From CNET & Reuters
An American-built remotely operated vehicle (ROV) has finally retrieved the black box of an Air France jet that crashed in the Atlantic in 2009, killing all 228 people aboard.
The Remora 6000, built by Maryland-based Phoenix International, fished out the data recorder of Flight 447, an Airbus A330 that went down June 1, 2009 en route from Rio de Janeiro to Paris.
It may have flown through thunderstorms but investigators still don't know why it crashed.
Wreckage from the aircraft was first spotted in early April, and the plane was found at a depth of about 3,900 meters (12,800 feet).
Photos of the orange recorder produced by Honeywell International suggest the device is intact, but it's unclear whether data can be retrieved from it after such a long period on the seabed.
The 2,000-pound Remora was launched from the cable-laying ship Ile de Sein, operated by Alcatel-Lucent and Louis Dreyfus Armateurs of France.
The 5-foot-long, 25-horsepower ROV can operate to a depth of 6,000 meters (19,700 feet) and has two Hydro-Lek six-function manipulators to grapple objects; two cameras; and powerful lights to illuminate the depths. Its sensors include a laser gyro and scanning sonar.
The Remora has been used in the investigations of Yemenia Flight IY626, Adam Air Flight 574 and Tuninter Airline Flight 1153.
It has also retrieved parts of an Israeli submarine, a Japanese rocket, and a U.S. Navy F14B Tomcat.
Search parties scouring the sea bed off Brazil's northeast coast have also recovered the second of two flight recorders from the Air France aircraft that crashed into the Atlantic in 2009, investigators said on Tuesday.
The discovery of the audio recorder, two days after the flight data recorder was fished up, brings investigators even closer to the cause of the crash as it should hold recordings of cockpit conversations during the flight's final moments.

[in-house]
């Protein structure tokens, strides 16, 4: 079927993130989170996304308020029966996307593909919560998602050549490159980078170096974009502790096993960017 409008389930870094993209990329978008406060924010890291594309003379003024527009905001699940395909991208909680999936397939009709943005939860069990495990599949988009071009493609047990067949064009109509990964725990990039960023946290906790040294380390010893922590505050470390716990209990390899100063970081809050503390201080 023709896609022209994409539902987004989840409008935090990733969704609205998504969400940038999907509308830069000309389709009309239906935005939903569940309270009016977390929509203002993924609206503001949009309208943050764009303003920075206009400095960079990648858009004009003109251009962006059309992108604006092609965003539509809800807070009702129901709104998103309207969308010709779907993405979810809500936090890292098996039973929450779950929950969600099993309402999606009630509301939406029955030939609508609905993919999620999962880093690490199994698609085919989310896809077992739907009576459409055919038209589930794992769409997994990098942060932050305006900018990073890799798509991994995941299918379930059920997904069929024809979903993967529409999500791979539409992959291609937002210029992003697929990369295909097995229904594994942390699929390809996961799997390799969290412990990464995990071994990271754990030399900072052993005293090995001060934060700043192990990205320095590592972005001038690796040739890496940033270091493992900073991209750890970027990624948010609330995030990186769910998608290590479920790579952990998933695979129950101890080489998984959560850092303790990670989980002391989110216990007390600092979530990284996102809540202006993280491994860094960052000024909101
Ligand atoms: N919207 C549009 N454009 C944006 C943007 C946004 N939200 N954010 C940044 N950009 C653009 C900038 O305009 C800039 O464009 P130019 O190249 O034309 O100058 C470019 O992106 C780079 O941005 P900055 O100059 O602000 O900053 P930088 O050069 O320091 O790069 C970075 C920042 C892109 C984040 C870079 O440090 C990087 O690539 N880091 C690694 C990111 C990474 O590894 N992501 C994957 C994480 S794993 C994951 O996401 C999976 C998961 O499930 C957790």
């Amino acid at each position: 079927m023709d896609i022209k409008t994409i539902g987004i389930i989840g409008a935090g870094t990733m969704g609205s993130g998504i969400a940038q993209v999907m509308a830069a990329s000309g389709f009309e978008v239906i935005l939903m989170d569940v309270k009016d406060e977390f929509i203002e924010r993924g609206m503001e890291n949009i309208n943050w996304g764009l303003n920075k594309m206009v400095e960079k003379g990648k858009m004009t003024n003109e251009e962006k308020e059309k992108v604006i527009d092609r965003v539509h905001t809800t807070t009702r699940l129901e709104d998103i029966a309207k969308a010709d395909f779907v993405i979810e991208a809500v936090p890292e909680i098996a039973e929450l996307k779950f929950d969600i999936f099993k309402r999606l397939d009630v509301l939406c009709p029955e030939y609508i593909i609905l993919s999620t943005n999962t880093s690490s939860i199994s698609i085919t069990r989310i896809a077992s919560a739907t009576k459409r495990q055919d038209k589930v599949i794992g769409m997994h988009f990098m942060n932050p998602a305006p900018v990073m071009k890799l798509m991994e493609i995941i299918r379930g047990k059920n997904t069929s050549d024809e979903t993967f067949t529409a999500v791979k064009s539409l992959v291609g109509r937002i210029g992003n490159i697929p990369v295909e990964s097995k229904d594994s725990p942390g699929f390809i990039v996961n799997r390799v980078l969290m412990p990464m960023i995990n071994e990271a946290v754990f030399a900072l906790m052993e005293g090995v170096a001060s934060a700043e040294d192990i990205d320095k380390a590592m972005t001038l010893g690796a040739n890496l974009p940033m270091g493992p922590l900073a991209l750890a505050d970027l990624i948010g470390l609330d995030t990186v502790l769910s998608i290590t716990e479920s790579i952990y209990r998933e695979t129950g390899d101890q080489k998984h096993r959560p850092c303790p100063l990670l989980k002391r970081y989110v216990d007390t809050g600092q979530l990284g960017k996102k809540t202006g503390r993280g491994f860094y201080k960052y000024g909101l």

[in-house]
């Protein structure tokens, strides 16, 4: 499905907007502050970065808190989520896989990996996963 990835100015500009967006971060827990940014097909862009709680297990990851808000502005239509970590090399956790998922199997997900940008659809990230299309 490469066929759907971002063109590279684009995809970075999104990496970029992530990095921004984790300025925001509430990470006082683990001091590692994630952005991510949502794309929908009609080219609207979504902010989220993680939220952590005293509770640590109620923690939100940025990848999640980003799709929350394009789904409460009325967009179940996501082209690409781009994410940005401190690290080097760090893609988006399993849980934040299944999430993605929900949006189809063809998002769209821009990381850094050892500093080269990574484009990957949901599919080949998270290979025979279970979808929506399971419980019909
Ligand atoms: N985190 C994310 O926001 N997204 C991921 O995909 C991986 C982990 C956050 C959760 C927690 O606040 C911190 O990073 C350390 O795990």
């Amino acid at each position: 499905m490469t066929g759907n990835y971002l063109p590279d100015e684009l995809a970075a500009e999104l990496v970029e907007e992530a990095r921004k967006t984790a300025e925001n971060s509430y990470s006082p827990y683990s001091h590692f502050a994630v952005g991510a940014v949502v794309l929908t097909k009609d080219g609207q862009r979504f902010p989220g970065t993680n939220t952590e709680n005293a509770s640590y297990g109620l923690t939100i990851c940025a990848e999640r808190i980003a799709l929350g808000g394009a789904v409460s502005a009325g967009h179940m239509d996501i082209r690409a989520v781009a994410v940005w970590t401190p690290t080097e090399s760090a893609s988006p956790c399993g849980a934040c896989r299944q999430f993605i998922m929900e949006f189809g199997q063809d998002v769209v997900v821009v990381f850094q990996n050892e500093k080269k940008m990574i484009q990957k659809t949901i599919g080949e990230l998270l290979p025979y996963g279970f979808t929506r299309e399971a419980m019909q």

"The investigation team localized and identified the Cockpit Voice Recorder at (10:50 p.m. BST) on Monday 2 May, 2011," France's BEA air accident inquiry office said. The device was hauled up to the team's ship at 3:40 a.m. BST on Tuesday.
A BEA spokeswoman said the black box would be shipped back to France, probably by the end of next week.
"The outside appears to be in relatively good shape," she said, adding that it would only be possible to see if the recorder was "usable" once it was opened, which would not happen until it was back in France.
A photograph of the recorder on BEA's website shows a bright orange cylindrical device that looks scuffed and battered but otherwise intact.
So-called black boxes are painted orange so that they can be spotted more easily in wreckage.
The Airbus 330-203 airliner plunged into the sea off Brazil en route to Paris from Rio de Janeiro in June 2009 after hitting stormy weather, killing all 228 passengers and crew.
The discovery of the two flight recorders follows nearly two years of on-off search efforts over a 10,000 square kilometre area of seabed.
Theories about the cause of the disaster have focussed on the possible icing up of the aircraft's speed sensors, which seemed to give inconsistent readings before communication was lost.
Depending on how much data can be retrieved and how clearly it pinpoints the cause of the crash, lawyers say information from the black boxes could lead to a flood of liability claims.
Any fresh conclusions on the cause will also be fed into a judicial probe already under way in which Airbus and Air France have both been placed under formal investigation.
- Marine GeoGarage blog : why is it so hard to find 447's black boxes